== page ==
How do you tell when a tooth needs a crown? A dental crown is needed when a tooth is badly broken down - either a cusp has broken off, or there are large old fillings or a large portion of tooth decay. A filling is used to fill a small portion - a crown when the it has extensive damage. Our web site has some information to help you decide which type to get.

 

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What type of crown does your tooth need?

The strongest dental crowns have some type of metal in them. An all-metal crown is usually made of gold because of it's resistance to corrosion and it's excellent fit. There are cheaper metals, though, which can reduce the fee maybe ten to twenty percent.

 

The least expensive are made of stainless steel. They are usually factory-made and then crimped to fit the tooth. This is usually the type of crown that is put on a baby tooth, because, while it doesn't last as long as a precision-fit one, since it is factory-made rather than custom-made, it is a fraction of the cost.

 

Another type is porcelain-fused to metal. It has a metal core, and has porcelain baked on the outside.

 

A third basic category is an all-porcelain crown.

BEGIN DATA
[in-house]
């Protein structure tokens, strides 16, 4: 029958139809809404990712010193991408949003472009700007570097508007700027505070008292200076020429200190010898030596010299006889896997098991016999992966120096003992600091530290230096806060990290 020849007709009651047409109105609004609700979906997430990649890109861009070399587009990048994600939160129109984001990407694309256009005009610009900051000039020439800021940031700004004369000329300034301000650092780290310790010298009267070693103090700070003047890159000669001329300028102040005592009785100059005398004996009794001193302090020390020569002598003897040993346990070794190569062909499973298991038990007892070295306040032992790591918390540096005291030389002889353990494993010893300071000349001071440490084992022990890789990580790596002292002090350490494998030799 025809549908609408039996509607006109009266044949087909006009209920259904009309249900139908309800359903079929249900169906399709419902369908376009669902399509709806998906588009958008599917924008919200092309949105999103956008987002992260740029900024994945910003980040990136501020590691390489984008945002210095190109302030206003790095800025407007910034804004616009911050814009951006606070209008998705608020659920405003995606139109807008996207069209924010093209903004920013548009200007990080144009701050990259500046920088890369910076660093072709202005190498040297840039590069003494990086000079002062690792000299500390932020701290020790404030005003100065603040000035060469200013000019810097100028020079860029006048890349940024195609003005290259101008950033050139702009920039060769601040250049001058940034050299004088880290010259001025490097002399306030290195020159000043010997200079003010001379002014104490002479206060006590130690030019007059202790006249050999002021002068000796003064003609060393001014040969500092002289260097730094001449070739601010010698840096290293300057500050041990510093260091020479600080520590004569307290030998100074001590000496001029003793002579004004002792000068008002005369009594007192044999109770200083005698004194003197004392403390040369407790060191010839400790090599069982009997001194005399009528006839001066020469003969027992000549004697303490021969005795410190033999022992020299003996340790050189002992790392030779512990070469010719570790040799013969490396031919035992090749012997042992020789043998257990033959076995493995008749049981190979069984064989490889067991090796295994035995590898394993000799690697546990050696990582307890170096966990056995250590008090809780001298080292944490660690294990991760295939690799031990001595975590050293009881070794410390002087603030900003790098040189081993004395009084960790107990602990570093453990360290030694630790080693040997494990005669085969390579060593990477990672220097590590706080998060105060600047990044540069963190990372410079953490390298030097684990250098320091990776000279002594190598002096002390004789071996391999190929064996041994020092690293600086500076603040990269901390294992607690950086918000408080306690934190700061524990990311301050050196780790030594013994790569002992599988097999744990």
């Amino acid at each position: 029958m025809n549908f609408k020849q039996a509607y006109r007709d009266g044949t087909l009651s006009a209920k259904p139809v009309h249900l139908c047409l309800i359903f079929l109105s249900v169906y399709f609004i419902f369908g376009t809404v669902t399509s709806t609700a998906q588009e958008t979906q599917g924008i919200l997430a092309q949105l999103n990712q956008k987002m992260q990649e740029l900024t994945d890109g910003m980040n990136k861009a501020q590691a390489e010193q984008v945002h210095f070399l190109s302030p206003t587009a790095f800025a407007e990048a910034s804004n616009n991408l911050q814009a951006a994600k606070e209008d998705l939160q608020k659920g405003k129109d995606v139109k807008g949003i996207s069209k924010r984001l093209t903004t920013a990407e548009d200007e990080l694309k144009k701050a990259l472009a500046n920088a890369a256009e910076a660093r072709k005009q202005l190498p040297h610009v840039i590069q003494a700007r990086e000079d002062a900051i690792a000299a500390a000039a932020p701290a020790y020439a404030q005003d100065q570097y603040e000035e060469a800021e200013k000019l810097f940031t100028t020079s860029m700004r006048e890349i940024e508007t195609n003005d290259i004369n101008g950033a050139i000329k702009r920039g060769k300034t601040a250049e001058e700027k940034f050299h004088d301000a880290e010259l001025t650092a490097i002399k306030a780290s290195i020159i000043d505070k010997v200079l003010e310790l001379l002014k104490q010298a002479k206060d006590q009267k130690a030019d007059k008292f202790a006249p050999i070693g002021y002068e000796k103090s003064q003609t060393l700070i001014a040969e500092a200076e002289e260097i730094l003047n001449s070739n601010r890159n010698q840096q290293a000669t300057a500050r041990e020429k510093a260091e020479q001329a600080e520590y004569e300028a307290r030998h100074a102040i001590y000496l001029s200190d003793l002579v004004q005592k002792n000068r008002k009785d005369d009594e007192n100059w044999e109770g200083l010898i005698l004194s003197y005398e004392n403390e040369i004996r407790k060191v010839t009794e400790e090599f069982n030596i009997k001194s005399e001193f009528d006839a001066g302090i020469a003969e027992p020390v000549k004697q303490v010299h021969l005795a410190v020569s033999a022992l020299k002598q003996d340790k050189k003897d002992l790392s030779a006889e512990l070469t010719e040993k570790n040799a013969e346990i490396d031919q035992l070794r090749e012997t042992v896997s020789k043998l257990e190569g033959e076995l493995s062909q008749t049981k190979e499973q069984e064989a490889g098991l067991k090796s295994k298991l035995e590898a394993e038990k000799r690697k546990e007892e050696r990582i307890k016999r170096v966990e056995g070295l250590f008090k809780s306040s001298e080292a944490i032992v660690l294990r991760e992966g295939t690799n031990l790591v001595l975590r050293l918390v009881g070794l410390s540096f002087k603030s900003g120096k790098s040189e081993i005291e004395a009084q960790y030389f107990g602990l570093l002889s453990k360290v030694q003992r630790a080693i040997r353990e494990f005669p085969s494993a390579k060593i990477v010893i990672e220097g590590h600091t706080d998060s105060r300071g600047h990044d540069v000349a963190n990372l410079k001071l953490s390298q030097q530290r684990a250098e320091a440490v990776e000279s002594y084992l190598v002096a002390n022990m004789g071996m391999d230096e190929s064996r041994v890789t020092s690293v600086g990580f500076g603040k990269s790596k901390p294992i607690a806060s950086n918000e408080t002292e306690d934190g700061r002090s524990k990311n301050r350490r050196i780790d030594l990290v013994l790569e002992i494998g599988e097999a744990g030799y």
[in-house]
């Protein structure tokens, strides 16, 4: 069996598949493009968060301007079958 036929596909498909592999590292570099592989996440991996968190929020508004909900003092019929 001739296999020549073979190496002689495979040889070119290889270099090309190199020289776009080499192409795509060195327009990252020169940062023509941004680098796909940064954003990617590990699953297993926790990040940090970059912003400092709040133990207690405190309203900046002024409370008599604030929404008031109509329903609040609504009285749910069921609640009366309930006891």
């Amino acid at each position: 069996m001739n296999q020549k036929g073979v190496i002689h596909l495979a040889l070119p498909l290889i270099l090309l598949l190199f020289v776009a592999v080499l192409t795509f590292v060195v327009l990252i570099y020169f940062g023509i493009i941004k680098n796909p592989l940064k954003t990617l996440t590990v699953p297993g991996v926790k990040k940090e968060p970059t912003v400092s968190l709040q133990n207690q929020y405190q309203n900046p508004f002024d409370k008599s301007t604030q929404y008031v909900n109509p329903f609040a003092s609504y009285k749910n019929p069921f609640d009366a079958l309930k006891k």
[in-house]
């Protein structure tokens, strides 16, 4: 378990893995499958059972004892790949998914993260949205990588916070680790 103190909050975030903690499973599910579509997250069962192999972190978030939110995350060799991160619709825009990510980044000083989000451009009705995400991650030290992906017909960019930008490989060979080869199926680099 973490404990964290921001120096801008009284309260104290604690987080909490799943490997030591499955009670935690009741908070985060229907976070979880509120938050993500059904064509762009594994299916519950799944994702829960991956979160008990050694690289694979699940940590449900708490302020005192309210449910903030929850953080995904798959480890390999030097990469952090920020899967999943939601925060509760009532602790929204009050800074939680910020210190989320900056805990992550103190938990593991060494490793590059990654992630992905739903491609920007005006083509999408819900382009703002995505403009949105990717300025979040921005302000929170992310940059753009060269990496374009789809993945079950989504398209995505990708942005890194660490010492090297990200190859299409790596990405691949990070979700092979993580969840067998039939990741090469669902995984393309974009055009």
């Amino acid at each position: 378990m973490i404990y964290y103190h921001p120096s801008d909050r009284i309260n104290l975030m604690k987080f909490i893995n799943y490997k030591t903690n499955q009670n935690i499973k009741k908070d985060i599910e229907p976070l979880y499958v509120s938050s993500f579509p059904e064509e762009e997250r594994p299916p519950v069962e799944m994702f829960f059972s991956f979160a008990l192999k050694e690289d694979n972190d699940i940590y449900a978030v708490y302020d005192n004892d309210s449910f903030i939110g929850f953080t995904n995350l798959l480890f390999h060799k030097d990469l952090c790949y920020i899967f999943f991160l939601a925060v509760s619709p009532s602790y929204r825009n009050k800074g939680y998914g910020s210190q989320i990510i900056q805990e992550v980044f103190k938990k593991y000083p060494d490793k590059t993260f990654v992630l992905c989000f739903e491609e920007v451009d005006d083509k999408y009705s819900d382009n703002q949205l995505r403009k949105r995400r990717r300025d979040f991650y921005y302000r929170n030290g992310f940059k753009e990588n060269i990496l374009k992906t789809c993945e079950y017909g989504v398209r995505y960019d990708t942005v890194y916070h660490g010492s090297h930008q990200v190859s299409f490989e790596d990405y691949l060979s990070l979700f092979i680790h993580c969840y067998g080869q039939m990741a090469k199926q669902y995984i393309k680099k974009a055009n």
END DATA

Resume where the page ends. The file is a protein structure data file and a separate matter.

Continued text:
Something a little bit different are porcelain onlays. While porcelain onlays cover the chewing surface of the tooth, they don't go all the way to the gumline as crowns do, so less of the tooth has to be ground away, and there isn't any chance that they will irritate the gum.

 

When you have a crown on a front tooth, a cosmetic dentist will recommend an all-porcelain crown. General dentists generally feel more comfortable doing porcelain fused to metal in these situations.

 

There is also a CEREC crown technology for making one of these restorations by computer. A CAD-CAM device mills a block of very tough porcelain while you wait in the chair, meaning that you can get your crown in the same appointment that your tooth is prepared. Otherwise, two appointments are required.

 

Some people have been told by their dentists that they have soft teeth and that is why they need crowns. They say this because the person gets a lot of decay, but this isn't from soft teeth.

 

Some metals used in these restorations can provoke metal allergy.

By Dr. David Hall

Written by a cosmetic dentist!

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